Both sides of the US political spectrum are guilty of scapegoating: Democrats and Republicans alike blame globalisation and trade for the plight of left-behind US workers, when the causes are a lot closer to home.
This is not my claim, but that of Adam Posen, the president of the Peterson Institute for International Economics, who has penned a forceful article in Foreign Affairs decrying “America’s self-defeating economic retreat”.
As Free Lunch readers will know, though, I have made similar arguments to Posen’s analysis, in this column as well as in my latest book. So in addition to recommending Posen’s article, I caught up with him to discuss the scapegoating of globalisation and explore where we may have different views.
In a first of what I hope will be more “Free Lunch conversations”, you can watch the interview here:
A key contribution Posen makes is simply to set the record straight and show that the US has actually been disengaging from the global economy. Along many dimensions, its global integration has fallen behind other countries, stopped deepening or even gone into reverse. In an accompanying data piece, he shows this in terms of trade:
in terms of foreign investment:
and even in terms of immigration:
In our discussion we broadened the argument to other high-income countries, which also shows globalisation is not behind the economic malaise experienced in many countries in the past four decades: rising income, wealth, and regional inequality, and the emergence of a group economically left behind. Comparing countries shows that it is often the most open economies, such as the Scandinavian nations, that have navigated these changes most successfully. Moreover, the problems started in the early 1980s, before globalisation as we know it took off in earnest.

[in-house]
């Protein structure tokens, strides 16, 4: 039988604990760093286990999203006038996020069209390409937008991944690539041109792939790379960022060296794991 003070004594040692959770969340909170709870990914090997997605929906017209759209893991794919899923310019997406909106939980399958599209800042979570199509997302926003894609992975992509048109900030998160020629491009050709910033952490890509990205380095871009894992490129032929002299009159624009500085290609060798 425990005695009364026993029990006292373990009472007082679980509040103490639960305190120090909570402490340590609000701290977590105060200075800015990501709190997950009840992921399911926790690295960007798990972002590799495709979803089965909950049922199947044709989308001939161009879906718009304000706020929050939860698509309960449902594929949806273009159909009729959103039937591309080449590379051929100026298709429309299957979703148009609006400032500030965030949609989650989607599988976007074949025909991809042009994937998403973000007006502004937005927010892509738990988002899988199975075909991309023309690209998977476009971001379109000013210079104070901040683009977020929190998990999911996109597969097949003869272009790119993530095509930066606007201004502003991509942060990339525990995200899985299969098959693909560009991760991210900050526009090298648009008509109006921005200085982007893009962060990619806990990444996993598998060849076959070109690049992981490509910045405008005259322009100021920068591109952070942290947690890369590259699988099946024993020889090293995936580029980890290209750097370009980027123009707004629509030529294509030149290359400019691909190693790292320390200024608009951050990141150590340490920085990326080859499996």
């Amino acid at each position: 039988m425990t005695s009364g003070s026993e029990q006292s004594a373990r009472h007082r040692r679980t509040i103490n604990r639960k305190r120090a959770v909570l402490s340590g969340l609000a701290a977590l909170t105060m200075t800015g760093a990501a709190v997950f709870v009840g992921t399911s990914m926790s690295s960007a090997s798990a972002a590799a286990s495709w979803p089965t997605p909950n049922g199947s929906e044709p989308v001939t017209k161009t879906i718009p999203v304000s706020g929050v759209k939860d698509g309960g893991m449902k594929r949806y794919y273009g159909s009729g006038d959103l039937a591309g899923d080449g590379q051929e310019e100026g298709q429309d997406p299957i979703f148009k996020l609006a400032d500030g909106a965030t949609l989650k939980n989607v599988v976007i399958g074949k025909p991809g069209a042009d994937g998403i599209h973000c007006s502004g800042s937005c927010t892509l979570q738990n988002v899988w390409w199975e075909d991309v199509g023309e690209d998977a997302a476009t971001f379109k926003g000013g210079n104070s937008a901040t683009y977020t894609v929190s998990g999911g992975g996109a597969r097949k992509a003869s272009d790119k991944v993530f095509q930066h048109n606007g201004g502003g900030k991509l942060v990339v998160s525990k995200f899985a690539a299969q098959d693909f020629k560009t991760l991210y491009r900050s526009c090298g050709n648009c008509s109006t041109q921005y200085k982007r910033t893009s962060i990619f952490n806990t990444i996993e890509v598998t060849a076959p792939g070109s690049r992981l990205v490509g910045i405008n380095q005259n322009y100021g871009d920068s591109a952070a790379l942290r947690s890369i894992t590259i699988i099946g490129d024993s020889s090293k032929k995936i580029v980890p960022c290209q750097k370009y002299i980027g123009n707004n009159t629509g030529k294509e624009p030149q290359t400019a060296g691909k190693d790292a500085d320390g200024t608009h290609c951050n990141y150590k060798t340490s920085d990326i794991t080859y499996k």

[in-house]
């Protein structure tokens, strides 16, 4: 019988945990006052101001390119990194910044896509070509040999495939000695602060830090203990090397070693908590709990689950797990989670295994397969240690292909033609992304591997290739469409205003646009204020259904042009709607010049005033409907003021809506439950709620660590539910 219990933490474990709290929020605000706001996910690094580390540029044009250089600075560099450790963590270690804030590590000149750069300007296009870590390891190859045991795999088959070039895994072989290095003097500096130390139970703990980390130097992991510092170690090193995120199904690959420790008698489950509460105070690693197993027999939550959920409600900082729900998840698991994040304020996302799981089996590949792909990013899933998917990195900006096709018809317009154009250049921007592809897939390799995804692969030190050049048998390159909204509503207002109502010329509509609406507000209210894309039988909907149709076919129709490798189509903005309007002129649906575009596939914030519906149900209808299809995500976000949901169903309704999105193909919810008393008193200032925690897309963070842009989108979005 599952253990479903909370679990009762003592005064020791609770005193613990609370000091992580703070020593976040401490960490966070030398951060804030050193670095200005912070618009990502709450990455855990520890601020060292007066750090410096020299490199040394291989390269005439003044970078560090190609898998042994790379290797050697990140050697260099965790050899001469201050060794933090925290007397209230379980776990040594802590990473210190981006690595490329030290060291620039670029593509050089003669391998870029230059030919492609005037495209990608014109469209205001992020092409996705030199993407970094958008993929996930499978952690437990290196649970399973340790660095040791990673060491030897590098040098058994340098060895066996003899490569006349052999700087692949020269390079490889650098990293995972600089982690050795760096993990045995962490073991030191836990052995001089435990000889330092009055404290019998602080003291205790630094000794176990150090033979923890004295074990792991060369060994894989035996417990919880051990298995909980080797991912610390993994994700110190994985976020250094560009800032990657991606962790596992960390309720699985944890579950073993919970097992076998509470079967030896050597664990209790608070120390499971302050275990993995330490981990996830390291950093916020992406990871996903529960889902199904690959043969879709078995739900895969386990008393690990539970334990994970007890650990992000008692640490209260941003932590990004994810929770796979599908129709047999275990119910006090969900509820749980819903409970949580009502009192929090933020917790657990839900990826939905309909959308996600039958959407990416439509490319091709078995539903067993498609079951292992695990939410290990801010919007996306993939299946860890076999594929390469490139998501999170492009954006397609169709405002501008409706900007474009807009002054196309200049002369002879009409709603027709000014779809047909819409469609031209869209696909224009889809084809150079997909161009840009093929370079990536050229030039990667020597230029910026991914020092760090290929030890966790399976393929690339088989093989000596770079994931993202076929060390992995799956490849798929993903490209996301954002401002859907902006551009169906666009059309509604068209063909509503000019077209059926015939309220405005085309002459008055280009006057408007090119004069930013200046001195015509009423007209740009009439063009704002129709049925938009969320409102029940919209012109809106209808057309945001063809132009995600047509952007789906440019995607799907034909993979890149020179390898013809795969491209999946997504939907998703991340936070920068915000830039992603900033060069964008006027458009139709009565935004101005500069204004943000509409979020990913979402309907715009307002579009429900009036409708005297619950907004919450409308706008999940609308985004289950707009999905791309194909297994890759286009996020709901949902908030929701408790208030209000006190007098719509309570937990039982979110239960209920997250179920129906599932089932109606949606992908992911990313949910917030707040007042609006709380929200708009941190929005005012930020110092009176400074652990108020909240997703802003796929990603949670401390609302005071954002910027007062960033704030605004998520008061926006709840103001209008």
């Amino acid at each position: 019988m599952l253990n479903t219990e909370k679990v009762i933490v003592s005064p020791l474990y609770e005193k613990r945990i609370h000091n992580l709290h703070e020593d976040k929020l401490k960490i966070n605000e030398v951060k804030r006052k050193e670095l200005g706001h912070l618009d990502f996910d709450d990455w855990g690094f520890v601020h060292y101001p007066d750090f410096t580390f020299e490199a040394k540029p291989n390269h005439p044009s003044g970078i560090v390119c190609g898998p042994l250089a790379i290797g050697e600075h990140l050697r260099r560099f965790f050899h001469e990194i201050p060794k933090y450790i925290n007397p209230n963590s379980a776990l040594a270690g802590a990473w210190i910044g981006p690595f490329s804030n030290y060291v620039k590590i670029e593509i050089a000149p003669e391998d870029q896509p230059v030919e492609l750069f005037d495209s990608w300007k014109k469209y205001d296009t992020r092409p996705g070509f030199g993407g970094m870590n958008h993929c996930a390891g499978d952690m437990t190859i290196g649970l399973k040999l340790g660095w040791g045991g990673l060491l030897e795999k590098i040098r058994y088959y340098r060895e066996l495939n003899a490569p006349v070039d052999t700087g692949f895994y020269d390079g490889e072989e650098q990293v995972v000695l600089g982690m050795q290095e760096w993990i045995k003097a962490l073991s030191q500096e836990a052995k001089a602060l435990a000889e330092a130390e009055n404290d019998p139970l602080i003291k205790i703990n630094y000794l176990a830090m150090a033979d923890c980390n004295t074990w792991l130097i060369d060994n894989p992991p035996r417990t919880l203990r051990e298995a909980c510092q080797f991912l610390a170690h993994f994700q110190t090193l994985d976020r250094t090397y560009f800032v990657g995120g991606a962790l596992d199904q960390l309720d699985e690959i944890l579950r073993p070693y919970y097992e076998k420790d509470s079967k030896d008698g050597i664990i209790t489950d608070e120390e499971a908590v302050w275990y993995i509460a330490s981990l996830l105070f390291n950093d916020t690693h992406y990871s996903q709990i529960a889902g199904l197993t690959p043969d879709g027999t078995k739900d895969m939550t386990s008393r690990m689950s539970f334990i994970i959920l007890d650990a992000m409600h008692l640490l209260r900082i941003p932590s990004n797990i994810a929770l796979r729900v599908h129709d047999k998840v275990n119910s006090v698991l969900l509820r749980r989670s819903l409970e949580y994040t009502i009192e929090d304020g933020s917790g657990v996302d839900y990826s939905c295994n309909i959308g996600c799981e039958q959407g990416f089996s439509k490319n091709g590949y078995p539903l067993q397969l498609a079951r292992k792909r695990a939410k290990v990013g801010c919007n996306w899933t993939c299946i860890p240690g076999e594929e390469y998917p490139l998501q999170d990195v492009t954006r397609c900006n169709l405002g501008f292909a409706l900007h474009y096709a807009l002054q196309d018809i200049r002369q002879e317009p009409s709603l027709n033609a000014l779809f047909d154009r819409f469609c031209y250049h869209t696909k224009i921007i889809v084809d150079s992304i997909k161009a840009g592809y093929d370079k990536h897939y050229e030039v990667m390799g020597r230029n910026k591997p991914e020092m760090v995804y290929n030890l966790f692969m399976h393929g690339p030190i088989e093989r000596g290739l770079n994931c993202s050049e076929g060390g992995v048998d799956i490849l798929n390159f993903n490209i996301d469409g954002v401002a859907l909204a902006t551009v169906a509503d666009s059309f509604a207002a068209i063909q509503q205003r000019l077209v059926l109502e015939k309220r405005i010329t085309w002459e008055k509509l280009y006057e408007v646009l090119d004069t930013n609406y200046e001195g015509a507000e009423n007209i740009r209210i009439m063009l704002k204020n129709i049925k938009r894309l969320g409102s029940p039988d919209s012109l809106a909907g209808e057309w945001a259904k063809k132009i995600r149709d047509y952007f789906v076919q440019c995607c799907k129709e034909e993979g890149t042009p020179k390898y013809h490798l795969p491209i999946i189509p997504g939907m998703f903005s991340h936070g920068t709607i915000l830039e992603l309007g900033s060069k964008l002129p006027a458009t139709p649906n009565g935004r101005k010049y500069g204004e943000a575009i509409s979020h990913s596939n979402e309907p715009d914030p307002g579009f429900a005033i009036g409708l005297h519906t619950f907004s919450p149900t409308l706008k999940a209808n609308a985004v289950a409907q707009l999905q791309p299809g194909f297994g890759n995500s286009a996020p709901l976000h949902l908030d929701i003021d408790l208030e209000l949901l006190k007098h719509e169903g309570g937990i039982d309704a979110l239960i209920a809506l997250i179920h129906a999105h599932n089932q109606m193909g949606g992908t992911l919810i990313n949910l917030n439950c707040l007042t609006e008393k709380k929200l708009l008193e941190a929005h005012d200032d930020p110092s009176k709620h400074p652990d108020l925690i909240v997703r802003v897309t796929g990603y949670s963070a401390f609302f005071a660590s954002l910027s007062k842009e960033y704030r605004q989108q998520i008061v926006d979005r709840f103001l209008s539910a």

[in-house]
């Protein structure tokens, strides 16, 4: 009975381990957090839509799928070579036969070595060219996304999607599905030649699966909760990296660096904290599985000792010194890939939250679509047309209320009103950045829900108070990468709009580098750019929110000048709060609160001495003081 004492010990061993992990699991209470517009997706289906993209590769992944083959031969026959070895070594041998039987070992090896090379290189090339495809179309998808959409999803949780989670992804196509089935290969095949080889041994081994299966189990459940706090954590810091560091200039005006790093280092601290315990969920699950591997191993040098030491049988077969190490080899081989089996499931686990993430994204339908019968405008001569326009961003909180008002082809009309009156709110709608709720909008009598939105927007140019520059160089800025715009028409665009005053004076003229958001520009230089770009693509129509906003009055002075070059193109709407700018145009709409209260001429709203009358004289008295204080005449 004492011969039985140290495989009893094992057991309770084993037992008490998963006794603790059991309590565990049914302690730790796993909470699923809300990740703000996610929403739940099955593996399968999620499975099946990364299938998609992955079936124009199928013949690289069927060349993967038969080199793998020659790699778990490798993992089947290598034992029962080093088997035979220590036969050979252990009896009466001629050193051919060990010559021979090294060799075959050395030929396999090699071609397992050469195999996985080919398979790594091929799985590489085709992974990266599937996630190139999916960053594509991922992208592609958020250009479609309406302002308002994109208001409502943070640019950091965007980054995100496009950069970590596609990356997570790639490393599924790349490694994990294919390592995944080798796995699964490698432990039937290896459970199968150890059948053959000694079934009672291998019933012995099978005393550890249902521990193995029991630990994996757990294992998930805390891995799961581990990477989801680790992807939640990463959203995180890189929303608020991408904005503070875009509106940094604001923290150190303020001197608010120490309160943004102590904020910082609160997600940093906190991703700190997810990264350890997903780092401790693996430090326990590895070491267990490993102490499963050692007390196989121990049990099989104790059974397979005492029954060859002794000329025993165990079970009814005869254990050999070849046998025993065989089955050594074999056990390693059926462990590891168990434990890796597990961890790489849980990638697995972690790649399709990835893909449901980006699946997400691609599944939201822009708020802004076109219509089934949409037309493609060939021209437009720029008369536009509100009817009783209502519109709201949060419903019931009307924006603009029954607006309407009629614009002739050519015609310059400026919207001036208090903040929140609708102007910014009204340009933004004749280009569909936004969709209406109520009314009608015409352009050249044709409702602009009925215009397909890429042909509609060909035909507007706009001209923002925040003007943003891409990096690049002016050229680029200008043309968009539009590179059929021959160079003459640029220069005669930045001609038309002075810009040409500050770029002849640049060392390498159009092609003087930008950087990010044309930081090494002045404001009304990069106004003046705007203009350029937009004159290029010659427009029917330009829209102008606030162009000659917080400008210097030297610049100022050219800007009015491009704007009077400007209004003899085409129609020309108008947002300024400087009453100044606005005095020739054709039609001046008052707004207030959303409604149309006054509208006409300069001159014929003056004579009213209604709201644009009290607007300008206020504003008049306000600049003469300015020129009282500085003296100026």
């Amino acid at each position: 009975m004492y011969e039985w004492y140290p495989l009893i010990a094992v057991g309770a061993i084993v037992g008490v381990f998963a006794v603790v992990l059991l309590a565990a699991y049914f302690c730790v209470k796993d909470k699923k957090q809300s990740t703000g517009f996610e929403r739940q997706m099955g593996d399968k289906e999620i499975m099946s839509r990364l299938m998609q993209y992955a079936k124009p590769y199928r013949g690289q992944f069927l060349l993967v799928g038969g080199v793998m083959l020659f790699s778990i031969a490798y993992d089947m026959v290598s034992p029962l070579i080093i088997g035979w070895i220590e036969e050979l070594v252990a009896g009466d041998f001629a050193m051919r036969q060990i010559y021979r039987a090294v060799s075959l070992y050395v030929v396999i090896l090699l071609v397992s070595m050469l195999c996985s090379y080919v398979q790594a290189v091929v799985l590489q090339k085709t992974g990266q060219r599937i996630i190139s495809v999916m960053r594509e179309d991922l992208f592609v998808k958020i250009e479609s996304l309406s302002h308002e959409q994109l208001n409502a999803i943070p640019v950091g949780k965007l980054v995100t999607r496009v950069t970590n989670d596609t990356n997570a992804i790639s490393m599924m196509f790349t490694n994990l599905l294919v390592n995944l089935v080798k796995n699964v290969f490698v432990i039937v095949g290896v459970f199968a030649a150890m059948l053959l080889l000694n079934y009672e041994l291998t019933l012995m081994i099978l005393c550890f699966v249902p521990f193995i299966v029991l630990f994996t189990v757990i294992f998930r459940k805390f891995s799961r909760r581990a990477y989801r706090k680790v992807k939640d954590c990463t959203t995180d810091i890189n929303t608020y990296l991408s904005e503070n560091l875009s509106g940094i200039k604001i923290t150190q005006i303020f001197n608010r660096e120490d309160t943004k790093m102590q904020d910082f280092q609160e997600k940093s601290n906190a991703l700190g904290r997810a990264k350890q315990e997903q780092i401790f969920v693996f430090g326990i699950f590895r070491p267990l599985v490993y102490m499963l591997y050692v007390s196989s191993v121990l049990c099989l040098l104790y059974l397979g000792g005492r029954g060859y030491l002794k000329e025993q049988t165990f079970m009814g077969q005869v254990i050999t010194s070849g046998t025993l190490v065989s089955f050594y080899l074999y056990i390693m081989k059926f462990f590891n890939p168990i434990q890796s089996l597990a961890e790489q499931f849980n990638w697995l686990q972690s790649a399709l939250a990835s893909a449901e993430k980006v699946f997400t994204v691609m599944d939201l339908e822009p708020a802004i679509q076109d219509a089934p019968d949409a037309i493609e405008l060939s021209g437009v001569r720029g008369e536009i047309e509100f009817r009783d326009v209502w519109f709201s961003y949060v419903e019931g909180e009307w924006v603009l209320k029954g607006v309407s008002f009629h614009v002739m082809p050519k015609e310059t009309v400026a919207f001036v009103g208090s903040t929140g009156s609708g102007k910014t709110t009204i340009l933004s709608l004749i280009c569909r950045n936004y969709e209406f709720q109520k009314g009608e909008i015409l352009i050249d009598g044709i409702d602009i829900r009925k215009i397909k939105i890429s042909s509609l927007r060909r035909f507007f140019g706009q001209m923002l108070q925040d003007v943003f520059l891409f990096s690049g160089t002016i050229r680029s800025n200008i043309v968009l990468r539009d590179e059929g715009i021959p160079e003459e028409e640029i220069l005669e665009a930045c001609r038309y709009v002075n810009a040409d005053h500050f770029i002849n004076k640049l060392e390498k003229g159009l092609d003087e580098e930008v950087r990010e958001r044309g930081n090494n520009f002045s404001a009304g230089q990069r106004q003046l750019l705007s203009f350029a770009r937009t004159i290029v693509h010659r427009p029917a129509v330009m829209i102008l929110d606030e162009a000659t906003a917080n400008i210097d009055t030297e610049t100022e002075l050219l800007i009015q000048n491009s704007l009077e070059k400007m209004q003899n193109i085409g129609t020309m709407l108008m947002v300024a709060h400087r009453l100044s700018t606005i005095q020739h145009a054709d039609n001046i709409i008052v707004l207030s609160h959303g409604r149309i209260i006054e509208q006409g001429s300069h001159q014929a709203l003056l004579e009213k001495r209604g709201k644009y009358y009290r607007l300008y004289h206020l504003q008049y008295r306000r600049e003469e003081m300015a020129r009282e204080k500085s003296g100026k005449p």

We also discussed two areas in which we take different perspectives — at least in terms of emphasis and to some extent in our analysis. First, Posen decries the idolisation of “good manufacturing jobs” in US political rhetoric. The share of factory jobs in total employment has been falling as fast in places such as Germany as in the US, he points out. That is correct. But it is also the case that in most high-income countries, the absolute number of factory jobs rose until around 1980 (the relative share had already been on a secular decline for a long time before that). That suggests the shift from a manufacturing-led to a knowledge services-led economy played a big role in the failure of prosperity to be broadly shared in the decades that followed.
(But as we note in our conversation, it is factory jobs that have declined, not factory output: the US, for example, produces as many cars as it ever has. Those manufacturing sectors that have experienced output decline are typically those with the lowest labour productivity, such as textiles — which, as Posen points out, disproportionately employed women and have received nothing like the attention of more male-dominated jobs.)